m. May 1332
Facts and Events
Reginald III of Guelders ( or Renaud, known as "The Fat") (May 13, 1333 – December 4, 1371) was Duke of Guelders and Count of Zutphen from 1343 to 1361, and again in 1371. He was the son of Reginald II of Guelders and of Eleanor of Woodstock, daughter of Edward II of England.
With the death of his father in 1343, his mother held the regency until 1344. From 1350, his brother Edward asserted his rights and a quarrel of succession burst out between the two brothers until 1361. Reginald was overcome in Tiel and was imprisoned in the castle of Nijenbeek. There he became so large that he could not have left, even if the door had remained open—hence his appellation "The Fat"—. Edward died August 24, 1371, having been mortally wounded in the Battle of Baesweiler, and Reginald was released (according to the legend, the walls had to be cut away so he could leave); he held the ducal throne for only a short period, dying a few months later. He was buried at Graefenthal Abbey.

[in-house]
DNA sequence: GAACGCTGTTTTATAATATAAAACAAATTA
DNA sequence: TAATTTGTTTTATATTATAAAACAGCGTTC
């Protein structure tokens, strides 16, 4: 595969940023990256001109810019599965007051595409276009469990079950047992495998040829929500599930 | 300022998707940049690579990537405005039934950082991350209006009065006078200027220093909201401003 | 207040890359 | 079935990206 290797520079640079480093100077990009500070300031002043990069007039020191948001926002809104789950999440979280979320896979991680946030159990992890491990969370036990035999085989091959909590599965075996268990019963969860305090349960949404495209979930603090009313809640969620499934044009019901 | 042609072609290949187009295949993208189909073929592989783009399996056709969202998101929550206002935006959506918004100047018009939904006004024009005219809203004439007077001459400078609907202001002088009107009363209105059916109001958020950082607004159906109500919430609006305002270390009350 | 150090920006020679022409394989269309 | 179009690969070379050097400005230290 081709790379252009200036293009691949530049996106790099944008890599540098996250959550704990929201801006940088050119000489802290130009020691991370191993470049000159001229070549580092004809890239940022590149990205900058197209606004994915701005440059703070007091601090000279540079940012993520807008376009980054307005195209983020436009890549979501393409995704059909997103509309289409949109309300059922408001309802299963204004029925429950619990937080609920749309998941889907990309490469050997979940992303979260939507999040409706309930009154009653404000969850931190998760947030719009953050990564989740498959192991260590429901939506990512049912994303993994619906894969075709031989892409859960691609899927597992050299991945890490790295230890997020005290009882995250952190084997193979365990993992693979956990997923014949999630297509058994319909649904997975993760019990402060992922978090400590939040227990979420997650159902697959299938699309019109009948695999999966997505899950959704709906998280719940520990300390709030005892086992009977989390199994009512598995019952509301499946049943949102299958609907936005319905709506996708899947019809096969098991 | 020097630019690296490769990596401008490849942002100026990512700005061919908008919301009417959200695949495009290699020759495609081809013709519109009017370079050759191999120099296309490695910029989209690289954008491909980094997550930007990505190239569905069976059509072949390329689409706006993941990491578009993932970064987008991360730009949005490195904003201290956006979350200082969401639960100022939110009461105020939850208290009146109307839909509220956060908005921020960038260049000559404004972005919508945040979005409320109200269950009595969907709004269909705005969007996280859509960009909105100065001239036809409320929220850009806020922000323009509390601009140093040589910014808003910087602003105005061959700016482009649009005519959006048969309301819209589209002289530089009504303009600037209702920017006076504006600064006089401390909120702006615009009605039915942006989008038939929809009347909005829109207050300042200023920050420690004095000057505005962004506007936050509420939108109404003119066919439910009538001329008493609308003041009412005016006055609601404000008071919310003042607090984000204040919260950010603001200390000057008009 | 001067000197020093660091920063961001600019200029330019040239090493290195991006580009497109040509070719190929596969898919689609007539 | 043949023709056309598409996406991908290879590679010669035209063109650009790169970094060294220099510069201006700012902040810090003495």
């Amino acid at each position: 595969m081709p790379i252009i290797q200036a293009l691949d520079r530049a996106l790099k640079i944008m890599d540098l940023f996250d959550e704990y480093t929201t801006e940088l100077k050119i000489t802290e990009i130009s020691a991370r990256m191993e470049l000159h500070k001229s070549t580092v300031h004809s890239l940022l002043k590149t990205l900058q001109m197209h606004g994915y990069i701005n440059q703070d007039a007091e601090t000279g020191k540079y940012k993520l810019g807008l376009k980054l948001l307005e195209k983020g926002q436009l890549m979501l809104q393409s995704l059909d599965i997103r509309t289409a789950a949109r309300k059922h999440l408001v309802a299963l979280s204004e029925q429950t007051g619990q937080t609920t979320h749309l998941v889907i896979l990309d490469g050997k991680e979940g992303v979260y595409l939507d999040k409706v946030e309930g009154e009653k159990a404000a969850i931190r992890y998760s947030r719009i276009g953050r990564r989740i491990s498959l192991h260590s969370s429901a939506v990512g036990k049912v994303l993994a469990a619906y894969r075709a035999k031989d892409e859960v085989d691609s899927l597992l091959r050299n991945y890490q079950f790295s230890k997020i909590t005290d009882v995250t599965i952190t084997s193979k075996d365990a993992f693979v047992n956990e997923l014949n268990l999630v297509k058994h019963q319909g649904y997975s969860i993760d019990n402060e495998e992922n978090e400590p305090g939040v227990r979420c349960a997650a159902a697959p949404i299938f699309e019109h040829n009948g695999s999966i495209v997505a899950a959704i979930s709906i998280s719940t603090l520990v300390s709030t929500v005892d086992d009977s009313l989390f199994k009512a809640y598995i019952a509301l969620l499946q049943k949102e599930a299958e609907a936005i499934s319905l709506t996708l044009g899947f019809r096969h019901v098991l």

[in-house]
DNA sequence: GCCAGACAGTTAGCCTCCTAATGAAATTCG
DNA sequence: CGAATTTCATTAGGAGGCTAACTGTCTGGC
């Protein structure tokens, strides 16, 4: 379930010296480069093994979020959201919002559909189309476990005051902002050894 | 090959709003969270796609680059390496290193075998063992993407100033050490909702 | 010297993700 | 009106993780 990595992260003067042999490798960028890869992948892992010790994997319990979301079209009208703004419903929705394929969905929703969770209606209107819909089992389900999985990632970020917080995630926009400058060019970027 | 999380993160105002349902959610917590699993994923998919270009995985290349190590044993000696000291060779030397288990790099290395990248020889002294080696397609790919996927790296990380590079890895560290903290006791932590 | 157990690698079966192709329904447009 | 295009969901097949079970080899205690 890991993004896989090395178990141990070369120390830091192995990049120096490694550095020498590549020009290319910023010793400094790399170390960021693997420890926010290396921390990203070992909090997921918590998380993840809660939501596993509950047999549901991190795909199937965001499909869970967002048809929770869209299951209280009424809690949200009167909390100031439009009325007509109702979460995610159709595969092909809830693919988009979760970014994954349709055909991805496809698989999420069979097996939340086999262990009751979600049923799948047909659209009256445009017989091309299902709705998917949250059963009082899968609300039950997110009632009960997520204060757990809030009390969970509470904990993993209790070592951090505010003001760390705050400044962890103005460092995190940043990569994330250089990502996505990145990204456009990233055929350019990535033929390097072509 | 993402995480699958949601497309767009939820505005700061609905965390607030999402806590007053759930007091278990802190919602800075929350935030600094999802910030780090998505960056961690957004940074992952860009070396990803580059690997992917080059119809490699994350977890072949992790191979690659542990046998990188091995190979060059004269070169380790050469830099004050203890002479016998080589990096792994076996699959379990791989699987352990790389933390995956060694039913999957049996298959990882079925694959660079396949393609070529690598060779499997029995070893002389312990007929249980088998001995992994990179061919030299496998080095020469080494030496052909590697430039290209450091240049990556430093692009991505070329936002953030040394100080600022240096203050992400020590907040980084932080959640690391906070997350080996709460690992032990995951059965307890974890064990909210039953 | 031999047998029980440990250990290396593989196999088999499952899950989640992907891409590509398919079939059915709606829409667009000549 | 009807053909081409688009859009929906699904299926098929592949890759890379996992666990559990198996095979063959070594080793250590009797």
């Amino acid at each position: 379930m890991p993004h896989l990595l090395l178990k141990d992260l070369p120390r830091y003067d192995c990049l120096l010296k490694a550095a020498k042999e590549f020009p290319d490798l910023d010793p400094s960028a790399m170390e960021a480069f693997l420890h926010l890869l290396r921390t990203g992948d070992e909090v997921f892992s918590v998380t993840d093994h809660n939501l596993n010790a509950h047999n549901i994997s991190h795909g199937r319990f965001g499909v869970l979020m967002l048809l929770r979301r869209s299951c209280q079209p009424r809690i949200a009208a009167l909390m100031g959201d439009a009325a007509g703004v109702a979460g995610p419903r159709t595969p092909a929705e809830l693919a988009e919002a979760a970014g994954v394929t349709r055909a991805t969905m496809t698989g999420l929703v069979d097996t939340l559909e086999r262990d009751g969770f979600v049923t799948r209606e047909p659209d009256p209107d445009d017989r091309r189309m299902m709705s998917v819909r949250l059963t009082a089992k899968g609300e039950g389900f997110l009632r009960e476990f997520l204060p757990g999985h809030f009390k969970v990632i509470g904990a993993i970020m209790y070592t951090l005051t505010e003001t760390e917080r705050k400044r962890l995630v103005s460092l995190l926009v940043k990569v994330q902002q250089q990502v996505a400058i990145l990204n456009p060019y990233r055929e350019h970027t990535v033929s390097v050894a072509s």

As he did not have a legitimate child, the succession passed to his sisters: Mathilde (also, Machteld), who was married to John II, Count of Blois, and Maria, wife of William II of Jülich and mother to William I of Guelders and Jülich, on whose behalf she claimed the throne of Guelders. The sisters and their respective followers (the Heeckerens, from the party led by families of Van Heeckeren and their relatives, the Van Rechterens, supported Mathilde, while the faction known as the Bronkhorsters followed Maria) fought for the duchy of Guelders in the Guelders War of Succession (sometimes known as The War of the Gueldric Succession, or, most commonly among historians, as the War of the Succession of Guelders.